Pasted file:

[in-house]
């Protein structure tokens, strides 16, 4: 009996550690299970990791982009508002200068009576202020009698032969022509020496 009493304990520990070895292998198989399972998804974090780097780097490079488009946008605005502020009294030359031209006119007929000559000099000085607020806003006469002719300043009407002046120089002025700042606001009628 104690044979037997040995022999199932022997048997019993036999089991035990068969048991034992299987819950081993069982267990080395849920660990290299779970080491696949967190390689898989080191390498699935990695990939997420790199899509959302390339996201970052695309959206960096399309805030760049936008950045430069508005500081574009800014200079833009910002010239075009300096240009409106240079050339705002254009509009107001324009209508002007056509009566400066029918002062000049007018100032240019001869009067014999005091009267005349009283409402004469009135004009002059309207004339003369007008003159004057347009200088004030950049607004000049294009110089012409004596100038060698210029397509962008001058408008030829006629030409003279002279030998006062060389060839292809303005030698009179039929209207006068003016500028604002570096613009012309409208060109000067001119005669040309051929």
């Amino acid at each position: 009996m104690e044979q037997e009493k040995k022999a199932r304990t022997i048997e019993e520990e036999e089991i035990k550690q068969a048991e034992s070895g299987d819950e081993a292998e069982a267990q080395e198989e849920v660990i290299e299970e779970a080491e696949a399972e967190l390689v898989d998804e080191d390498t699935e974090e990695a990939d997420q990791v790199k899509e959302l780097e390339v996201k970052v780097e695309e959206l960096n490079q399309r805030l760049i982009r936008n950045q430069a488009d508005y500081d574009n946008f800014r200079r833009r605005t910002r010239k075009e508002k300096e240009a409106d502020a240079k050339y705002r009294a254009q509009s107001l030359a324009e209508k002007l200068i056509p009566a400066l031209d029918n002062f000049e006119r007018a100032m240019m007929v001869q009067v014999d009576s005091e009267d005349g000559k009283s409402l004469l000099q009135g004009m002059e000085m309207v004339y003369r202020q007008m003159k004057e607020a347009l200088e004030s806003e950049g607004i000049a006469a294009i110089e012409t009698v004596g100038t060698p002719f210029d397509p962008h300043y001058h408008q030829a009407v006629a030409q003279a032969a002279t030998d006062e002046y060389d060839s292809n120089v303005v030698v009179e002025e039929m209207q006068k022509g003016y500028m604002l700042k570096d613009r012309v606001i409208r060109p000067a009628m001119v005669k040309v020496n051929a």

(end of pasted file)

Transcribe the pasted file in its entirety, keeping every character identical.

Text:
[in-house]
């Protein structure tokens, strides 16, 4: 009996550690299970990791982009508002200068009576202020009698032969022509020496 009493304990520990070895292998198989399972998804974090780097780097490079488009946008605005502020009294030359031209006119007929000559000099000085607020806003006469002719300043009407002046120089002025700042606001009628 104690044979037997040995022999199932022997048997019993036999089991035990068969048991034992299987819950081993069982267990080395849920660990290299779970080491696949967190390689898989080191390498699935990695990939997420790199899509959302390339996201970052695309959206960096399309805030760049936008950045430069508005500081574009800014200079833009910002010239075009300096240009409106240079050339705002254009509009107001324009209508002007056509009566400066029918002062000049007018100032240019001869009067014999005091009267005349009283409402004469009135004009002059309207004339003369007008003159004057347009200088004030950049607004000049294009110089012409004596100038060698210029397509962008001058408008030829006629030409003279002279030998006062060389060839292809303005030698009179039929209207006068003016500028604002570096613009012309409208060109000067001119005669040309051929």
């Amino acid at each position: 009996m104690e044979q037997e009493k040995k022999a199932r304990t022997i048997e019993e520990e036999e089991i035990k550690q068969a048991e034992s070895g299987d819950e081993a292998e069982a267990q080395e198989e849920v660990i290299e299970e779970a080491e696949a399972e967190l390689v898989d998804e080191d390498t699935e974090e990695a990939d997420q990791v790199k899509e959302l780097e390339v996201k970052v780097e695309e959206l960096n490079q399309r805030l760049i982009r936008n950045q430069a488009d508005y500081d574009n946008f800014r200079r833009r605005t910002r010239k075009e508002k300096e240009a409106d502020a240079k050339y705002r009294a254009q509009s107001l030359a324009e209508k002007l200068i056509p009566a400066l031209d029918n002062f000049e006119r007018a100032m240019m007929v001869q009067v014999d009576s005091e009267d005349g000559k009283s409402l004469l000099q009135g004009m002059e000085m309207v004339y003369r202020q007008m003159k004057e607020a347009l200088e004030s806003e950049g607004i000049a006469a294009i110089e012409t009698v004596g100038t060698p002719f210029d397509p962008h300043y001058h408008q030829a009407v006629a030409q003279a032969a002279t030998d006062e002046y060389d060839s292809n120089v303005v030698v009179e002025e039929m209207q006068k022509g003016y500028m604002l700042k570096d613009r012309v606001i409208r060109p000067a009628m001119v005669k040309v020496n051929a």